Nepal’s close political ties with China have left Tibetan refugees in the Himalayan country uncertain of their status, vulnerable to abuses of their rights, and restricted in their freedoms of movement and expression, rights groups said this week.
Nepal, which shares a long border with Tibet, is home to at least 20,000 exiles who began arriving in 1959 when a failed uprising against Chinese rule forced Tibet’s spiritual leader the Dalai Lama to take refuge in India’s Himalayan foothills.
Nepal is seen by China as a partner in its Belt and Road Initiative (BRI) to boost global trade through infrastructure investment, and the Kathmandu government has cited promises of millions of dollars of Chinese investment in restricting Tibetan activities in the country.
Tibetan refugees often lack proper documentation, recent arrivals face the threat of deportation back to China, and their freedom of expression has been suppressed – all conditions that have gotten worse as Kathmandu has deepened ties with Beijing, according to a report to the United Nations by two human rights groups.
Tibetan refugees who have arrived in Nepal since 1994 have no legal status and often face unequal treatment and restrictions on their rights, the Washington-based International Campaign for Tibet and the Paris-based International Federation for Human Rights told the UN in advance of a review of Nepal’s human rights record.
“While a previous system of Refugee Identification Cards (RCs) recognized Tibetans’ legal status to reside in Nepal, the Nepali government ceased issuing the RC in 1994. All human rights issues faced by Tibetans derive from this basic lack of legal recognition,” the report says.
The Nepalese government’s continued refusal to issue refugee identity papers to new Tibetan refugees arriving in Nepal is still a pressing problem, said a Tibetan named Sangpo working for the Human Rights Organization of Nepal (HURON).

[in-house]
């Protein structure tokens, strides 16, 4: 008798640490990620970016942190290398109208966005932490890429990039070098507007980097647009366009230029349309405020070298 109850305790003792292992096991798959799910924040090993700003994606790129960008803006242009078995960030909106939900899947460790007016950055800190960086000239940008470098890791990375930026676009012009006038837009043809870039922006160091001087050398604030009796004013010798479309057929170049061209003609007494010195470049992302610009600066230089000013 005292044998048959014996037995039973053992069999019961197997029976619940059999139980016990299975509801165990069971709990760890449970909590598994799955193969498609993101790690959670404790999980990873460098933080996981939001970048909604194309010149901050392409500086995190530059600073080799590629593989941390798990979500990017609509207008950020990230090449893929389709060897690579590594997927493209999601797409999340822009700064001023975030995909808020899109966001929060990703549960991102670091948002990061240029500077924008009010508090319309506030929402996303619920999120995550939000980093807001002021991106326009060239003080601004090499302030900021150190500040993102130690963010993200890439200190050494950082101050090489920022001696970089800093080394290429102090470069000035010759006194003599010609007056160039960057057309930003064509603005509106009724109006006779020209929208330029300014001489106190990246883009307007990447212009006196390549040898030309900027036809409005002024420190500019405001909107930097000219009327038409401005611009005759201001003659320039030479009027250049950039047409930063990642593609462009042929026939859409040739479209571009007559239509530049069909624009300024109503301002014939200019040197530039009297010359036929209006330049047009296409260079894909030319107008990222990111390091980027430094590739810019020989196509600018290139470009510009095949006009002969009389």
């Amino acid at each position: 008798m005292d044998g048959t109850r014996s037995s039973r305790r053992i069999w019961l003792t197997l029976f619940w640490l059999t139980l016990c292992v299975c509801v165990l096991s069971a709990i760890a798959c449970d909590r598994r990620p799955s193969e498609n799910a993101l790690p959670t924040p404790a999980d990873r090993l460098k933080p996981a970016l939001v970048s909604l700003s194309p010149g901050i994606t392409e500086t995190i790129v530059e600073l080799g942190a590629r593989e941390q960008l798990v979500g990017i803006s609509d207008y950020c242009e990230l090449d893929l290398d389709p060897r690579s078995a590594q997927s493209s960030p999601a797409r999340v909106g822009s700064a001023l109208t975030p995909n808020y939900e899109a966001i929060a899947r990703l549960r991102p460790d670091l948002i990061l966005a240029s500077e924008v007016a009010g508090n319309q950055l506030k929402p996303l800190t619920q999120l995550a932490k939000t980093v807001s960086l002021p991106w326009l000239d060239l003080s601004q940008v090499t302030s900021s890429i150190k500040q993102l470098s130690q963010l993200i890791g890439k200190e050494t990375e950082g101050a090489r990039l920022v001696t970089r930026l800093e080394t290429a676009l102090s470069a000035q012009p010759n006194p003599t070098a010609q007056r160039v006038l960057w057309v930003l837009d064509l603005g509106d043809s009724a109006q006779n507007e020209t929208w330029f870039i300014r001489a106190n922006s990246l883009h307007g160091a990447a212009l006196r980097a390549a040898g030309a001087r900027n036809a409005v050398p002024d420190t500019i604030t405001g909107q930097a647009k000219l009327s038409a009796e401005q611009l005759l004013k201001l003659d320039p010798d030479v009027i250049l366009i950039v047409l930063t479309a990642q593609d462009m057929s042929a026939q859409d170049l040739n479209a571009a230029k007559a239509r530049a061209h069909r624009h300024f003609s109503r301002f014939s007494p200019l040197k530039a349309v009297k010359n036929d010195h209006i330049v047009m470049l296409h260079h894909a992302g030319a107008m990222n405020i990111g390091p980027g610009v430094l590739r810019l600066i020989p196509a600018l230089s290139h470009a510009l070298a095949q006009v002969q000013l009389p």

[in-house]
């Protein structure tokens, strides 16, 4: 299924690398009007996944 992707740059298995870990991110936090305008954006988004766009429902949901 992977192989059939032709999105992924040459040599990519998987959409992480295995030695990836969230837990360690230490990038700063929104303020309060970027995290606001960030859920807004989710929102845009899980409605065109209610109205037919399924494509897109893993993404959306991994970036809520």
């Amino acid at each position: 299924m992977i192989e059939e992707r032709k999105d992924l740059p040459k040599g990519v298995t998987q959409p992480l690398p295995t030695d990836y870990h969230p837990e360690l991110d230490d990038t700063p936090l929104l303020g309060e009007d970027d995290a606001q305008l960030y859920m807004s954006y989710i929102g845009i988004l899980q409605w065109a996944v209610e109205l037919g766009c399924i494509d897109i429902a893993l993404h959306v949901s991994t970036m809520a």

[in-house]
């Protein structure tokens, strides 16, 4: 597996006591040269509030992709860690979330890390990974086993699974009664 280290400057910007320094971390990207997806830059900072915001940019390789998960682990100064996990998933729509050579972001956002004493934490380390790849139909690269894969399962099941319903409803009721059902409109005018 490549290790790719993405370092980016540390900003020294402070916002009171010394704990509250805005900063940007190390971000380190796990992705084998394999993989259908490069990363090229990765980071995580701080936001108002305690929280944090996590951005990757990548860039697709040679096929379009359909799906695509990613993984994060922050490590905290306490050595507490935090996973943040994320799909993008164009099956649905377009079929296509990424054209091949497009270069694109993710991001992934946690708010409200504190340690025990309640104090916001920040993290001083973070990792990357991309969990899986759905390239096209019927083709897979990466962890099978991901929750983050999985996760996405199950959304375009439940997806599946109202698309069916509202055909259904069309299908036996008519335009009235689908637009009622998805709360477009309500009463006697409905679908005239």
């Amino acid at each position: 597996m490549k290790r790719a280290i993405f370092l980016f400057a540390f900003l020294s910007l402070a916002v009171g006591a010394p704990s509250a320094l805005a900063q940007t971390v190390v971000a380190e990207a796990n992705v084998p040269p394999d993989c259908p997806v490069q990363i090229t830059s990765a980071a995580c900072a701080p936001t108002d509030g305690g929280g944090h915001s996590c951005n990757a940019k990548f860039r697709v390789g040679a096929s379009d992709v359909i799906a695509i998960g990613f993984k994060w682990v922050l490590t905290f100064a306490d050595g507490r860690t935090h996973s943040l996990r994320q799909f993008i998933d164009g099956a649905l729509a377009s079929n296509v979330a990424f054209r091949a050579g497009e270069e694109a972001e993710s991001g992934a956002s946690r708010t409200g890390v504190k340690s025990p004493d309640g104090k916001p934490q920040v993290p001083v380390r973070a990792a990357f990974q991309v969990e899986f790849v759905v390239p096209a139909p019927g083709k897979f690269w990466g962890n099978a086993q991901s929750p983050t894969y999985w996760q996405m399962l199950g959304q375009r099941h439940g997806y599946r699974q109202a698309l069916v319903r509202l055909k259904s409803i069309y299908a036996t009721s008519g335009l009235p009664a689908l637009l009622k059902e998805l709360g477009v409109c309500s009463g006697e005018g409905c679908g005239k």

“NGOs, the Tibetan Welfare Office, and the local office of the U.N. High Commissioner for Refugees have all appealed in vain to the government to issue new Refugee Identity Cards,” Sangpo said.
Without these cards, Tibetans are deprived of all rights to go to school or earn a living, even by setting up businesses on their own, he added.
Many lack documentation
According to a study conducted by HURON in 2017, at least 12,331 Tibetan refugees were living in Nepal without documentation, of whom 40 percent were under the age of 16 at the time of the study and were born in their host country.
As noncitizens of Nepal, Tibetans are denied the right to enroll in the country’s secondary schools and colleges and are barred from employment in the public sector, according to the report to the U.N.
In the private sector, “Tibetans are discriminated against, as employers often believe that they would face serious consequences for hiring Tibetans,” the rights groups wrote.
Tibetans fleeing oppression in their formerly independent homeland now ruled by China remain at constant risk of deportation, with unknown numbers of would-be refugees handed back by Nepal to Chinese border guards after trying to cross to safety, the report said.
Treaties recently signed between China and Nepal on criminal matters and a border management system are a cause for particular worry, Kai Mueller, head of ICT’s U.N. Advocacy Team, told RFA’s Tibetan Service in an interview this week.
“We are concerned that this may lead to a further erosion of Tibetans’ rights in Nepal—for example, if Nepalese authorities are sending Tibetans back into the hands of the Chinese authorities, which may lead to persecution and torture or imprisonment,” he said.
“I think there should be a very, very close monitoring by the international community with regard to what is going to unfold and further develop in Nepal,” Mueller said, adding, “Nepal is a country that aligns itself more and more with Beijing, which leads to a deterioration of rights in Nepal altogether.”
Freedom of expression restricted
Freedom of expression on matters related to China and Tibet has come under increasing pressure in Nepal, with Tibetans forbidden to call in public for greater freedoms in Tibet, to hold elections in their refugee communities, or to celebrate the birthdays of the Dalai Lama, the report said.
Washington-based Freedom House rated Nepal “partly free” in its 2020 annual index of world liberty, with a score of 51 out of a possible 100. China was meanwhile rated “not free” with a score of 10, while Tibet got an even lower ranking of just 1.
“The authorities [in Nepal] are especially rigorous in suppressing any signs of dissent among Tibetans, including manifestations of uniquely Tibetan religious belief and cultural identity,” the 2020 report noted.
Reported by Yangdon Demo and Tsewang Norbu for RFA’s Tibetan Service. Translated by Dorjee Damdul. Written in English by Richard Finney.
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